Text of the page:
POV-Ray : Newsgroups : povray.bugreports : CLipka: Possible BUG Found!!! :-) : Re: CLipka: Possible BUG Found!!! :-) Server Time: 21 Jul 2019 00:59:18 GMT
  Re: CLipka: Possible BUG Found!!! :-)  
From: Sven Littkowski
Date: 14 Feb 2016 04:01:50
Kenneth,

using your code, I am able to project the image into the shape of a
cylinder. But I cannot put my green pigment on it, it remains in its
gray colors (like the original image). How to change that?

I have the thread "The Colony Ship" inside the "Images" section here,
and could upload the images there. But here is the code:

-----------------------------------------------------------------

#declare Fn_1 = function
{
 pigment
 {
  image_map { jpeg "Colony Ship I - Heightfield Landscape.jpg" once
interpolate 2 }
// this image needs to be pi-units wide by 1.0 tall, NOT square.

// You can use these two modifiers to 'reverse' the imagery, to see it
// correctly on the INSIDE. HOWEVER, this does not reverse the *depth* of
// the heightfield. The only way to do that (that I know of) is to invert
// the image_map's colors (in Photoshop, for example.)
                //scale <-1,1,1>
                //translate <1,0,0>
 }
}

#declare TheLandscape = object
{
 HF_Cylinder(function { Fn_1(x,y*1.7,z).gray }, // *Needs* the function
'wrapper'
                                             1, // UseUVheight:  0 or 1
// ON-- IMPORTANT
                                             0, // UseUVtexture: 0 or 1
                             <int(100*pi),100>, // Resolution.
                                             1, // Smooth: 0 or 1
                                            "", // FileName, ""=no file,
                                       <0,0,0>, // EndA,
                                     <0,1.7,0>, // EndB-- if this
y-value is different from 1.0,
                                                // change the function's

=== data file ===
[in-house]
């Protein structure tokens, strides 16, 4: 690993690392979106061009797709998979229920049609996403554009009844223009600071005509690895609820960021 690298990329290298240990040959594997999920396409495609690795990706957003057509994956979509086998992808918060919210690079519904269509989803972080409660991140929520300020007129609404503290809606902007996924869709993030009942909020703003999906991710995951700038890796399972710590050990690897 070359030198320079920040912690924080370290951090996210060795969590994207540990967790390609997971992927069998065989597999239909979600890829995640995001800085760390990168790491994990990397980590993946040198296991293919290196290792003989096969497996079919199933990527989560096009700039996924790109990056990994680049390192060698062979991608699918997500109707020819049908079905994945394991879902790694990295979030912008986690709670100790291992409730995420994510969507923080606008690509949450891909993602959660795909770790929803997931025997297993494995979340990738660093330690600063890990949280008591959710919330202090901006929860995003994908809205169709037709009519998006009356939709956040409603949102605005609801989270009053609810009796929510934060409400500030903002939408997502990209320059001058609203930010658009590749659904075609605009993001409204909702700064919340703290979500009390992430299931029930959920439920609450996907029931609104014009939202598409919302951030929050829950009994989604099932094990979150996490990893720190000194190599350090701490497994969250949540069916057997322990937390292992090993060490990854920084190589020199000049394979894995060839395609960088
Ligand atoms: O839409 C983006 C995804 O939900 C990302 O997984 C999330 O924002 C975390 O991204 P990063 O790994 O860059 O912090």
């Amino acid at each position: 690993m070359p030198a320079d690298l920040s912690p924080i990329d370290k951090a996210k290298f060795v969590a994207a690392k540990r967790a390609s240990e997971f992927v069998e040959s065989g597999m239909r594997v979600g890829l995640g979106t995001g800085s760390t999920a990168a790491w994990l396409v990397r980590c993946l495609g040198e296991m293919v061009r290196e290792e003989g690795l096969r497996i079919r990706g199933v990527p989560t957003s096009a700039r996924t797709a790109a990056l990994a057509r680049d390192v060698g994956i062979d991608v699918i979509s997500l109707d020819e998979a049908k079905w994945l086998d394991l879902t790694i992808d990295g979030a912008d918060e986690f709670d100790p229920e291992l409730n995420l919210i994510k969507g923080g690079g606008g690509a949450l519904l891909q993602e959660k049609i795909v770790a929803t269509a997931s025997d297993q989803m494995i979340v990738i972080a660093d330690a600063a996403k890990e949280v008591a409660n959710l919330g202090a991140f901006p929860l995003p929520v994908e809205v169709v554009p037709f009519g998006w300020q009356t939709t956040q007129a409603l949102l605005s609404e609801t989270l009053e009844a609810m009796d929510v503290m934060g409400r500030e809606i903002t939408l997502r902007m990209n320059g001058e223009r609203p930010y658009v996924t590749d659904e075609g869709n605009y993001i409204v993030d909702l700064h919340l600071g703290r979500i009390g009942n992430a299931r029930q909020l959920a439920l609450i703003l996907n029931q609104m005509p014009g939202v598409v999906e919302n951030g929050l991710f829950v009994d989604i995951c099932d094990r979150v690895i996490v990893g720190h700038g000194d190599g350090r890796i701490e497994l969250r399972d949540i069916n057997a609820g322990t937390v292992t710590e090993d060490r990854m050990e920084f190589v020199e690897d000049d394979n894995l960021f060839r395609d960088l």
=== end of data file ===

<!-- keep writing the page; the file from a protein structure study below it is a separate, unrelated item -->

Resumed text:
y-value above to compensate.
                                           0.5, // Radius. Keep this at
.5 for 1:1 reproduction of
                                                // the image_map around
the circumference.
                                            0.3 // Depth
  ) //-------------------------
 scale < 0.58, 0.67, 0.58 >
 rotate < 90.0, 0.0, 0.0 >
 scale < 1500.0, 1500.0, 2500.0 >
}

#declare MyLandscape = union
{
 object { TheLandscape scale < 1.0, 1.0,  1.0 > translate < 0.0, 0.0,
0000.0 > }
 object { TheLandscape scale < 1.0, 1.0, -1.0 > translate < 0.0, 0.0,
5000.0 > }
 pigment { rgb < 0.05, 0.25, 0.0 > }
 finish { emission 0.0 }
}

-----------------------------------------------------------------

On 13.02.2016 11:21, Kenneth wrote:
>> Yes. But you don't need to be 'locked in' to that ratio. Once you understand the
>> HF_Cylinder behavior better, you can change that. For example, in the code I
>> posted, I deliberately made the cylinder 1.7-units high (not 1.0) while also
>> using a 'standard' pi:1-ratio image-- to show how you can get the 'image
>> function' to still look correct on the heightfield. But if you really want a
>> taller cylinder than 1.0, the original image_map should be *created* taller as
>> well-- then you would likewise change the scale somewhere in the HF_Cylinder to
>> make sure everything looks correct.
>>
>> By the way, if you want to apply the same image_map as a PIGMENT to your
>> heightfield, turn on 'UseUVtexture' in the macro. To save on memory and parse
>> time, pre-#declare the image_map like this...
>>
>> #declare CYL_PIGMENT =
>>      pigment{
>>            image_map{jpeg "my_image.jpg"  once interpolate 2}
>>             };
>>
>> Then you can use it as your HF function...
>>
>> #declare Fn_1 =
>> function{
>>  pigment{
>>   CYL_PIGMENT
>>   //scale <-1,1,1>
>>   //translate <1,0,0>
>>   }
>>  }
>>
>> ..... and also in your texture definition.
>>
>> An interesting fact: When using the 'once' keyword in the image_map, AND also
>> applying it as a texture/pigment, the HF_Cylinder only shows up where the
>> pigment is applied-- any remaining part of the cylinder disappears. It's as if
>> the other parts of the cylinder have a totally transparent texture on them (even
>> though the original image has no alpha-channel.)
>>
>> By the way: In my code example, I wrote this code line...
>>
>> HF_Cylinder( function{Fn_1(x,y*1.7,z).gray}
>>
>> If you haven't worked with functions before, what that *really* means is
>>                           <x,y/1.7,z>
>>
>> Multiplication and division are written the *opposite way* in functions (or
>> 'inverse' way) of what you would normally write.
>>
>>
>>
>>


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